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Vol. I: Issue 11 - August 11, 2006

WTO DOHA DEVELOPMENT ROUND
End of Doha May Still Provide Market Access Opportunities. The collapse of the Doha round is a serious setback for global efforts towards trade liberalization. On the other hand, businesses can keep prospects for improved market access alive in the longer term, if companies look at creative alternative policy options.

Two factors tipped the balance against a successful Doha round at this time. First, world economic growth is healthy—close to 4% on average—so policy makers are not as desperate for levers to increase trade as they would be if growth were averaging around 1%. Second, countries' trade options are increasingly become broader. Since 1990, countries have negotiated over 330 bilateral or regional trade agreements. Free Trade Agreements (“FTAs”) are a second-best economic option compared to a global deal but have been popular tools for governments to gain fresh market opportunities in selected markets. More…


USTR Does Not Have Authority To Instruct the U.S. Department of Commerce To Implement Measures To Comply With An Adverse WTO Dispute Settlement Report.
The U.S. Court of International Trade’s (“CIT”) decision in Tembec, Inc., v. United States, No. 05-00023, slip op. 06-109 (July 21, 2006), could lead to the refund of $4 billion in duties collected pursuant to the U.S. anti-dumping and countervailing (“AD/CVD”) orders on softwood lumber from Canada. More…



U.S. Bureau of Industry and Security (“BIS”) Actively Enforcing Deemed Exports.
In many public statements, BIS enforcement officials have placed emphasis on deemed export enforcement for several years now, starting most notably when Amanda DeBusk was the U.S. Under Secretary. Subsequent U.S. officials have now confirmed this focus. More…


U.S. and EU Reach Tentative Agreement on the Practice of “Zeroing” in Anti-Dumping Investigations.
The U.S. Department of Commerce's policy of “zeroing” in antidumping duty investigations and administrative reviews has come under repeated fire from U.S. trading partners. More…



China Postpones Higher Tariffs on Imported Auto Parts To Address Potential WTO Case.
China recently announced that it has postponed until 2008 the implementation of a rule that allowed the Chinese customs authorities to impose higher tariffs on imported auto parts. More…

U.S. Commerce Department Invites Comments on Its Controversial China Export Proposal. The U.S. Commerce Department's proposed China export rule continues to stir controversy as Commerce prepares to receive comments from the business sector. More…


U.S. Congress Approves Legislation Regarding Economic Sanctions Against Burma and Iran.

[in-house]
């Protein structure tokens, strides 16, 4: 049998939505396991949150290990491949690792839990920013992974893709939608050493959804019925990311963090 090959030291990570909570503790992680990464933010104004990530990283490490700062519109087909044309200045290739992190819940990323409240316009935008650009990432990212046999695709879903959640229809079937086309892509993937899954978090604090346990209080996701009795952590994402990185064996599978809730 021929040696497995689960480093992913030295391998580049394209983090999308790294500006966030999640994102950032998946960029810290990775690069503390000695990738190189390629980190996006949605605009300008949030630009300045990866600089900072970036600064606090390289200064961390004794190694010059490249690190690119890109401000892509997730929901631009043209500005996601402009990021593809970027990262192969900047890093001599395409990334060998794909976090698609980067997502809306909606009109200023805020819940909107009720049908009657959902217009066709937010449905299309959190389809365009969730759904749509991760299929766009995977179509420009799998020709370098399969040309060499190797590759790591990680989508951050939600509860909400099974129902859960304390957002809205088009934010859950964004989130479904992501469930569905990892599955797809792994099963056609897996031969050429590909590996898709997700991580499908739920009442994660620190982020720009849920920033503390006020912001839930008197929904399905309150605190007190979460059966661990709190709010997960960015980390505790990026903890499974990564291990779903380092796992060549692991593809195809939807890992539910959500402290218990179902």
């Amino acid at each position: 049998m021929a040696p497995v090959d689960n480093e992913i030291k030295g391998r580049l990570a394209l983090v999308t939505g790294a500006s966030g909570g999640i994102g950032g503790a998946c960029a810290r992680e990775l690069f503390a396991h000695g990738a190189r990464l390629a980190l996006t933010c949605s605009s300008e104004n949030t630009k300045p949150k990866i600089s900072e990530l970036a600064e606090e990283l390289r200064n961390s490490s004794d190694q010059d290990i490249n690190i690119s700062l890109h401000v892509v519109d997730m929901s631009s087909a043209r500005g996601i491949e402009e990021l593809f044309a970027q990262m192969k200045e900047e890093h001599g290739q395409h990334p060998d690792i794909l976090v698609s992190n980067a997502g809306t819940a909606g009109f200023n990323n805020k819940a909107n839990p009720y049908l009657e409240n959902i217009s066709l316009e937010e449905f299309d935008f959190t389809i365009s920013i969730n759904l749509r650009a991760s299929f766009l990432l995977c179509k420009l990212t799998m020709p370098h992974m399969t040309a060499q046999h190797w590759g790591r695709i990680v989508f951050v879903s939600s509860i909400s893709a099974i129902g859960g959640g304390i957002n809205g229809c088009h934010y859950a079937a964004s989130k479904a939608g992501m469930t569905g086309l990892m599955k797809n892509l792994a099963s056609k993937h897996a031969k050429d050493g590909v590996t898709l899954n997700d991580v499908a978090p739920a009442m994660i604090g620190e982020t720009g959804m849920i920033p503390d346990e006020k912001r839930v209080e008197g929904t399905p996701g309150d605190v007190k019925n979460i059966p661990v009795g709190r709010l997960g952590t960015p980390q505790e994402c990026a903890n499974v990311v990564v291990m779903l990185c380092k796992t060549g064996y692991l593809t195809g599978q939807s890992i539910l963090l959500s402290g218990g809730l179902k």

Both the U.S. House and Senate have approved legislation which authorizes the extension of economic sanctions on Burma for up to three more years. More…



Crowell & Moring Trade Team completes Report for the European Commission on the tools that should be made available to implement the upcoming revised EU Market Access Strategy. More...

Crowell & Moring's Kimberley Chen Nobles and Alex de Gramont will be speaking on the topic, Litigation & Arbitration Planning: Maximizing Your Company's Ability To Achieve Its Interests in Dispute Resolution. More...

Crowell & Moring Trade Partners Robert MacLean, Lorry Halloway and Jeff Snyder have been recognized by Chambers in their respective areas of expertise.

EU TO INTRODUCE NEW PRE-IMPORTATION REQUIREMENTS
EU importers will shortly have to provide EU customs authorities with information on goods prior to import into the EU. The new system will allow the authorities to carry out security and safety controls prior to the arrival of the goods.

In general, all goods that enter the EU must be covered by a so-called ‘summary declaration' with information about the goods brought into the EU. The summary declaration is to be submitted to the customs office of entry, i.e., the customs office at which the goods are to be subject to appropriate risk-based entry control. Currently, the summary declaration must typically be submitted within 24 hours after the goods have arrived. More…

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The information contained in this Bulletin is of a general nature and should not be construed as constituting legal advice. For specific legal advice on any of the issues mentioned in this Bulletin, please refer to the contact person identified as responsible for the item in question.

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